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日期:2019-05-31 11:23

University of Western Ontario, Computer Science Department

CS1026A SU19, Computer Organization

Assignment 3 Due: May 31, 2019

General Instructions: This assignment consists of 4 pages, 1 exercise, and is marked out

of 100. Assignments are the independent work of each student. Software may be used to

detect cheating.

Non-Functional Code Instructions:

1. Include brief comments in your code. Identifying yourself (the code’s author) by name

and user ID in the initial comment header. Comment also on key instructions and

calculations in your code.

e.g. ##

# A program for parsing CSV files.

# Student Name: Alex Brandt

# Student ID: abrandt5

2. Follow good coding style and normal Python conventions. This includes, but is not

limited to:

(i) Meaningful variable names.

(ii) Conventions for naming variables and constants.

(iii) Use of constants over “magic numbers”.

(iv) Readability: indentation, appropriate white space (blank spaces) within instructions,

consistency in the use of all of the above.

Evaluation:

1. Functional Requirements:

(i) Does your module correctly implement the six statistical functions?

(ii) Does your main program behave according to the specifications?

(iii) Does your main program handle invalid input?

(iv) Does your main program output the files according to the specifications?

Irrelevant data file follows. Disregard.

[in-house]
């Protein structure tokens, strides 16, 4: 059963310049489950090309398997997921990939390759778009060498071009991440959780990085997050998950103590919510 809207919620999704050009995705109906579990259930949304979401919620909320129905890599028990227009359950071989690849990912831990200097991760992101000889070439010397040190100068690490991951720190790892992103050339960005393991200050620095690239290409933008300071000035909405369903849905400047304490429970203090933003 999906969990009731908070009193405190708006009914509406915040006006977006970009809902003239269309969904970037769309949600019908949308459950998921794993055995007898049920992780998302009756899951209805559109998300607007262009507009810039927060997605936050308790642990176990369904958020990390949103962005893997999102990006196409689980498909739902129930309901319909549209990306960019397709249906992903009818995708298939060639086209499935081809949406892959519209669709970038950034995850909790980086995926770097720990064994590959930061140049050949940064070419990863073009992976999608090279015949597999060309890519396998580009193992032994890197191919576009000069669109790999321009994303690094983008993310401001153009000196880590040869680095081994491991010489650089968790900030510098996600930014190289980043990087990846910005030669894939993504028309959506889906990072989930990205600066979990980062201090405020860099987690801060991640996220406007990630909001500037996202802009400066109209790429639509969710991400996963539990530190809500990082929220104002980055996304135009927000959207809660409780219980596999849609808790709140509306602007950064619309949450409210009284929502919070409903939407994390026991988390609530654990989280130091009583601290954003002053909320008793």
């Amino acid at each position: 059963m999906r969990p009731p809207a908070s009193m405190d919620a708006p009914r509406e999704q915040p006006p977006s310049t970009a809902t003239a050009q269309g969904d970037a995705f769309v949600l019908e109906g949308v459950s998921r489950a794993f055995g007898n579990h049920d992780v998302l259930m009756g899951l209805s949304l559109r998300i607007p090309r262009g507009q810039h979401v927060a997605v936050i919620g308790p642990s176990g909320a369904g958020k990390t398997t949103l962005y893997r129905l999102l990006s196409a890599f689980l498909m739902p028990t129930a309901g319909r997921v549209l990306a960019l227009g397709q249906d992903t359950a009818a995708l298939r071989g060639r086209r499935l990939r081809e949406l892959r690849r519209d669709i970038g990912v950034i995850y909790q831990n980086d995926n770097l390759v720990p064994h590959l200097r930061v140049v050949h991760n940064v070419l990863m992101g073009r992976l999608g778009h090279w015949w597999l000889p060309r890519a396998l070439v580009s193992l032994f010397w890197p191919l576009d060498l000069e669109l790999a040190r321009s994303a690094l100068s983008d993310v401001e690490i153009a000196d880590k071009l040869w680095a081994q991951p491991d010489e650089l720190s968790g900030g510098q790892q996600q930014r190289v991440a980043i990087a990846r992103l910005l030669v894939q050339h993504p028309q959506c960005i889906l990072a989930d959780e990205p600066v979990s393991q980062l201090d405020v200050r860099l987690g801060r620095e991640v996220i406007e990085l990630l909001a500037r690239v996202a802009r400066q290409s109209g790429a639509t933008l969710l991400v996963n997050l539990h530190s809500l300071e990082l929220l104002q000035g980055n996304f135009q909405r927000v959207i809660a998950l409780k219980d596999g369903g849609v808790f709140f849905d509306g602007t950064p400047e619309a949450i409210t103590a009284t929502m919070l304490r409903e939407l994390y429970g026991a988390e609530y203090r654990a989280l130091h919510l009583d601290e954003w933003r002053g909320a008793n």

2. Non-Functional Requirements (above).

3. Ability to follow directions precisely.

Submission Instructions: Your submission should include exactly two files (zipped into

a zip file, if you’d like). These two files are: myStatistics.py and userid_main.py where

userid is replaced by your UWO User ID (everything preceding “@” in your UWO email; e.g.

abrandt5). The contents of these two files are described below.

Learning Outcomes: In this assignment we will look at using functions, dictionaries, lists,

and file I/O.

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Exercise 1. This problem deals with parsing numerical data and performing simple statistical

analysis. Imagine this scenario. Your chemistry lab-mate has collected many measurements

of an experiment and has put them all into a single file for you. This file is named

A3-data-file.txt and is posted on OWL alongside these instructions. It is now your job to

analyze the results. In this experiment there were four distinct trials and you must perform

the analysis on each trial individually. Unfortunately, your lab-mate has mixed data from

different trials together! Fortunately, each measurement has a label to indicate of which trial